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US durable goods orders resumed growth in March: govt

·1-min read
Orders for nondefense aircraft such as Boeing jets decreased in March, US government data showed (AFP/ROSLAN RAHMAN) (ROSLAN RAHMAN)

Orders for big-ticket manufactured items picked up steam again last month, as businesses reported more demand for a variety of goods, according to US government data released Tuesday.

Durable goods orders climbed 0.8 percent in March, the Commerce Department said, less than analysts had expected but a reversal from the nearly two percent decline in the month prior, which the data showed was less severe than first reported.

Orders have increased for five of the past six months, and Ian Shepherdson of Pantheon Macroeconomics said the data point to a "quite strong" growth trend for factories.

"The latest problems in China aren't helping, but domestic demand for durable goods is robust, so the recovery in manufacturing output is set to continue," he wrote in analysis.

Leading the increase were orders for computers and electronic products, which rose 2.6 percent, while electrical equipment and appliances gained 3.9 percent and motor vehicles and parts orders increased five percent despite the ongoing semiconductor shortage.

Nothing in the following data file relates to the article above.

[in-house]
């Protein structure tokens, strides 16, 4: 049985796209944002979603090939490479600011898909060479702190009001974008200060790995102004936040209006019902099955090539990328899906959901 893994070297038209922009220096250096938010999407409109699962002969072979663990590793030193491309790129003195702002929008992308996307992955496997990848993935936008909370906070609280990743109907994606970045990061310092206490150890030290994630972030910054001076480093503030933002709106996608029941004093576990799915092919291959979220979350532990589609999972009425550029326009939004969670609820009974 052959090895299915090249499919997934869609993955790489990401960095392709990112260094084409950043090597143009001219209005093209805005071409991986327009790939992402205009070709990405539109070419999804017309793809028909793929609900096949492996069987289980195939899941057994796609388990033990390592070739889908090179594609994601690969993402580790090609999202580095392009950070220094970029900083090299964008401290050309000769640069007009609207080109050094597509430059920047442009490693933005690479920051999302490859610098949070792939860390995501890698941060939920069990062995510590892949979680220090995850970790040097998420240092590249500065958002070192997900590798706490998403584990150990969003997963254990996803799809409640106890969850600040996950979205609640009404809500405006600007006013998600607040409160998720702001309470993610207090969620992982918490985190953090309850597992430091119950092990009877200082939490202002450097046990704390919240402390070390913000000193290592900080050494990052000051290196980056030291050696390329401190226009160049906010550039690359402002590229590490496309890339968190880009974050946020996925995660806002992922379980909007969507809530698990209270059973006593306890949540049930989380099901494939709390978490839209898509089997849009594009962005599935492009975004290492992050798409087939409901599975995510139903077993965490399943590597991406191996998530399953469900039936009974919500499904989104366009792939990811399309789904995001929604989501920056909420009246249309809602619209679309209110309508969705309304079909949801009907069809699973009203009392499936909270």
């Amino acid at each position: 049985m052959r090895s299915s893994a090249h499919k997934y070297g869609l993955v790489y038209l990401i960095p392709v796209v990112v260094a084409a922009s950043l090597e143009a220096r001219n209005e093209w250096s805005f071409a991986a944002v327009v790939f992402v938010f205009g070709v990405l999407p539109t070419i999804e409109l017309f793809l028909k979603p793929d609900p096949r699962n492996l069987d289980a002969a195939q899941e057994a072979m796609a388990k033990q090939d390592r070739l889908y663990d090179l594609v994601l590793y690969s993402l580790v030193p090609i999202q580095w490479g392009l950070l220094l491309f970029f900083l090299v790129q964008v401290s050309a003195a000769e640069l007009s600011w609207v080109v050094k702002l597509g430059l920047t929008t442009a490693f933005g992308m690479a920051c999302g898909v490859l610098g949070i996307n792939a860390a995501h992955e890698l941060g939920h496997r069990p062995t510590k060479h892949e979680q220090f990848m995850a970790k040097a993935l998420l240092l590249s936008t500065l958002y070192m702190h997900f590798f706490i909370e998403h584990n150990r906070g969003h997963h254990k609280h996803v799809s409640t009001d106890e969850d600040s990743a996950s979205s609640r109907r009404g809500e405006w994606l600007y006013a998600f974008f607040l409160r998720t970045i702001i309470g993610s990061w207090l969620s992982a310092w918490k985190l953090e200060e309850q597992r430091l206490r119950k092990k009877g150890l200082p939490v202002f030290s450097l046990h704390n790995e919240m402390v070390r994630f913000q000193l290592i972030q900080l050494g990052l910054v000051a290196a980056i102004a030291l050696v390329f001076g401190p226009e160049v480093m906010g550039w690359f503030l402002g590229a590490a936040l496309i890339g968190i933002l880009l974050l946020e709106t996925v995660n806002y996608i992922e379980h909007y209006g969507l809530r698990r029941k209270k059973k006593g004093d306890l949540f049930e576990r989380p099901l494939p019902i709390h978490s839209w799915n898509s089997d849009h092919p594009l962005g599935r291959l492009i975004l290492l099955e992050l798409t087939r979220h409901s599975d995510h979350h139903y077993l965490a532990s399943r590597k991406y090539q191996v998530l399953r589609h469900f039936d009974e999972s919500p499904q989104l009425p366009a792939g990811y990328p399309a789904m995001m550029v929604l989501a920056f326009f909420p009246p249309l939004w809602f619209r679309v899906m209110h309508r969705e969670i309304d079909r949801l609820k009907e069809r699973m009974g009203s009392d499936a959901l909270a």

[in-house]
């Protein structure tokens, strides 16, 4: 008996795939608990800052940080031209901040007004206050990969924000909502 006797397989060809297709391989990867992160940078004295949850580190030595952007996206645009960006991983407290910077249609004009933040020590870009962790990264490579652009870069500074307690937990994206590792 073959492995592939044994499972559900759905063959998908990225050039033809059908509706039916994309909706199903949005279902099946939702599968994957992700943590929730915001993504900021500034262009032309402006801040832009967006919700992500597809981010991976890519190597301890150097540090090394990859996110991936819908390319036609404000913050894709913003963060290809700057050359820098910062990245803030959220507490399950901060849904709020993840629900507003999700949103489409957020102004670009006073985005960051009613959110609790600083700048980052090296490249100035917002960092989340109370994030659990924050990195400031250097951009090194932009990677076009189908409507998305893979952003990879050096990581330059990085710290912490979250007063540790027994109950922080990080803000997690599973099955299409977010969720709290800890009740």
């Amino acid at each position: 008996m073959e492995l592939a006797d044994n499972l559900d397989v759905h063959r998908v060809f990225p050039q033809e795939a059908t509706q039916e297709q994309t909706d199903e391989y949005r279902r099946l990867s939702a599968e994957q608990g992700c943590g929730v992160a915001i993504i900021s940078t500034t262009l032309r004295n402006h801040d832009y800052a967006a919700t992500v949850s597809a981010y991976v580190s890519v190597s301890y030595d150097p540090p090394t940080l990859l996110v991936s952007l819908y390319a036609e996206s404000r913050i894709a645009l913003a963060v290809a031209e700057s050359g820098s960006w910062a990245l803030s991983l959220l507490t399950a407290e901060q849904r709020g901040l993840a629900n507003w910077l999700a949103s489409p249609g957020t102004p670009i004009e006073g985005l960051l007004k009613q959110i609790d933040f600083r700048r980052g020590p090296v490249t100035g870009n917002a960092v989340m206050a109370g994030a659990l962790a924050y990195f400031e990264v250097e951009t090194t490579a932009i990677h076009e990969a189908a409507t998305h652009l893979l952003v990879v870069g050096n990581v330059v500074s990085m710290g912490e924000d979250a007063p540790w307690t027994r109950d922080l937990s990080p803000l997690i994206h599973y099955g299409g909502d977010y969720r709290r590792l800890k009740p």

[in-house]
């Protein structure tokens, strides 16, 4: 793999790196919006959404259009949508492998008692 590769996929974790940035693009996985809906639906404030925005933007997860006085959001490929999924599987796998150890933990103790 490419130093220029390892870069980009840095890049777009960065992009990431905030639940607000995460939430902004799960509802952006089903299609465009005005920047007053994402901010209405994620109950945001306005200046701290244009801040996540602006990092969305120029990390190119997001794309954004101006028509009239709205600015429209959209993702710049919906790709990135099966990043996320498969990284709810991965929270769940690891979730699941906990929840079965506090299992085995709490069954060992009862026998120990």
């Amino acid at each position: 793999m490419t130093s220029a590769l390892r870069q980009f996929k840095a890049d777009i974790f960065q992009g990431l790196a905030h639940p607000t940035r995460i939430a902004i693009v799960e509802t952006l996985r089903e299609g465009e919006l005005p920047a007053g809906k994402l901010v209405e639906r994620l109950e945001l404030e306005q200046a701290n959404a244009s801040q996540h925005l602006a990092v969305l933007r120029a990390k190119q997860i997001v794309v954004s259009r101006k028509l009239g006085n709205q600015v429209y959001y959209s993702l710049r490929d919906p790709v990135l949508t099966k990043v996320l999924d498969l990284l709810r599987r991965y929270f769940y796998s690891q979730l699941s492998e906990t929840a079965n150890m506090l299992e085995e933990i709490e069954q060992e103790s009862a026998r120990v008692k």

However, orders for nondefense aircraft and parts, such as Boeing jets, dropped 9.9 percent, while defense aircraft and parts orders plunged 25.6 percent, according to the data.

Those declines dragged down transportation equipment overall, which grew only 0.2 percent.

Excluding transportation, durable goods orders rose 1.1 percent last month. Excluding defense equipment, they climbed 1.2 percent, the report said.

cs/hs

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